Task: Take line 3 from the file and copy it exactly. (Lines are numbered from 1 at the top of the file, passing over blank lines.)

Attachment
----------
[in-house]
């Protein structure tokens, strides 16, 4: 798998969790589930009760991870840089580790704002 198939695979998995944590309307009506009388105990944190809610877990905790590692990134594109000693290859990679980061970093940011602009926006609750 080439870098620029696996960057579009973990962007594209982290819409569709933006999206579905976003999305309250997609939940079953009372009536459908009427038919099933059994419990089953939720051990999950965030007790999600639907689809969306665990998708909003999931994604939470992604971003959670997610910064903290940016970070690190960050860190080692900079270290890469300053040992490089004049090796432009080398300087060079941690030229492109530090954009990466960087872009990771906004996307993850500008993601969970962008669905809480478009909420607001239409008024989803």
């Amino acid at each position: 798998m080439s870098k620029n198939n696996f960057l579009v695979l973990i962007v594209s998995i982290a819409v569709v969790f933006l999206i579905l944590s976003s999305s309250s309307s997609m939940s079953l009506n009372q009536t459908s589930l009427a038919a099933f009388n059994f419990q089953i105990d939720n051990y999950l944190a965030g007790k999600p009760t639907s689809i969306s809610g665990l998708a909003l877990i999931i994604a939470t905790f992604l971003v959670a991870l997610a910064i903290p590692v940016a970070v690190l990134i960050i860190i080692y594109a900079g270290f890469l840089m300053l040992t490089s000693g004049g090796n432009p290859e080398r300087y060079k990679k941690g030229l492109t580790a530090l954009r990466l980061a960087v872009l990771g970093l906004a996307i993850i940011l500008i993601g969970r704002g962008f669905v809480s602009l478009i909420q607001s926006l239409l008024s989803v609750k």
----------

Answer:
């Amino acid at each position: 798998m080439s870098k620029n198939n696996f960057l579009v695979l973990i962007v594209s998995i982290a819409v569709v969790f933006l999206i579905l944590s976003s999305s309250s309307s997609m939940s079953l009506n009372q009536t459908s589930l009427a038919a099933f009388n059994f419990q089953i105990d939720n051990y999950l944190a965030g007790k999600p009760t639907s689809i969306s809610g665990l998708a909003l877990i999931i994604a939470t905790f992604l971003v959670a991870l997610a910064i903290p590692v940016a970070v690190l990134i960050i860190i080692y594109a900079g270290f890469l840089m300053l040992t490089s000693g004049g090796n432009p290859e080398r300087y060079k990679k941690g030229l492109t580790a530090l954009r990466l980061a960087v872009l990771g970093l906004a996307i993850i940011l500008i993601g969970r704002g962008f669905v809480s602009l478009i909420q607001s926006l239409l008024s989803v609750k």